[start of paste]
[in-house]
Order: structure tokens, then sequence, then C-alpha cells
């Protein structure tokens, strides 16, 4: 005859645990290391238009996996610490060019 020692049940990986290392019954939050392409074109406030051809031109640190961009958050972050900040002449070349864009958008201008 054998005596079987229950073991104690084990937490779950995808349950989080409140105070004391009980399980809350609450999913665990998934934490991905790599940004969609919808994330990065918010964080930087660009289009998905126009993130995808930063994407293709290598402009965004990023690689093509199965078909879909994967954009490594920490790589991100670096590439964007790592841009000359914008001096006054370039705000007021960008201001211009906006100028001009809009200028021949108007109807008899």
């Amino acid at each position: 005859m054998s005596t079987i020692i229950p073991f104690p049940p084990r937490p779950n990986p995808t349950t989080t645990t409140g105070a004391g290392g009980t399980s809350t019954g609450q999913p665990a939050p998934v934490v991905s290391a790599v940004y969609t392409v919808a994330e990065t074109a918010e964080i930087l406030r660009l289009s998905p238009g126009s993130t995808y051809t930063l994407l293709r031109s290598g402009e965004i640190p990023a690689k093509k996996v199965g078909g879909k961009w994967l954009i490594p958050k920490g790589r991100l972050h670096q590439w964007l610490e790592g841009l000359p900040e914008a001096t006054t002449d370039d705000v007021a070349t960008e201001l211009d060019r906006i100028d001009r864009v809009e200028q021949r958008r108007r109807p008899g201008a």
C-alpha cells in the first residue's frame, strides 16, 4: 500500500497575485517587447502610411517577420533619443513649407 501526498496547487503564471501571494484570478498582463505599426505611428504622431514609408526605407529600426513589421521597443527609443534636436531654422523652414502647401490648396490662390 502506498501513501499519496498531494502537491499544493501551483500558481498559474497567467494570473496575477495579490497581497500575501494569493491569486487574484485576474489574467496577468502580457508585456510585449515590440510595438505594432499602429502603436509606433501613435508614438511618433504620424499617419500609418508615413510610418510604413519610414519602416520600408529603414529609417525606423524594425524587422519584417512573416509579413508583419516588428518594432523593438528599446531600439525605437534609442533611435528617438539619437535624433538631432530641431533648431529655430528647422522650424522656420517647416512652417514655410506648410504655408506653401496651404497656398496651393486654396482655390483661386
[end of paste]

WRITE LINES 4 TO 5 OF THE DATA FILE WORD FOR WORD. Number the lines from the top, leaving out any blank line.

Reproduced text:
């Amino acid at each position: 005859m054998s005596t079987i020692i229950p073991f104690p049940p084990r937490p779950n990986p995808t349950t989080t645990t409140g105070a004391g290392g009980t399980s809350t019954g609450q999913p665990a939050p998934v934490v991905s290391a790599v940004y969609t392409v919808a994330e990065t074109a918010e964080i930087l406030r660009l289009s998905p238009g126009s993130t995808y051809t930063l994407l293709r031109s290598g402009e965004i640190p990023a690689k093509k996996v199965g078909g879909k961009w994967l954009i490594p958050k920490g790589r991100l972050h670096q590439w964007l610490e790592g841009l000359p900040e914008a001096t006054t002449d370039d705000v007021a070349t960008e201001l211009d060019r906006i100028d001009r864009v809009e200028q021949r958008r108007r109807p008899g201008a």
C-alpha cells in the first residue's frame, strides 16, 4: 500500500497575485517587447502610411517577420533619443513649407 501526498496547487503564471501571494484570478498582463505599426505611428504622431514609408526605407529600426513589421521597443527609443534636436531654422523652414502647401490648396490662390 502506498501513501499519496498531494502537491499544493501551483500558481498559474497567467494570473496575477495579490497581497500575501494569493491569486487574484485576474489574467496577468502580457508585456510585449515590440510595438505594432499602429502603436509606433501613435508614438511618433504620424499617419500609418508615413510610418510604413519610414519602416520600408529603414529609417525606423524594425524587422519584417512573416509579413508583419516588428518594432523593438528599446531600439525605437534609442533611435528617438539619437535624433538631432530641431533648431529655430528647422522650424522656420517647416512652417514655410506648410504655408506653401496651404497656398496651393486654396482655390483661386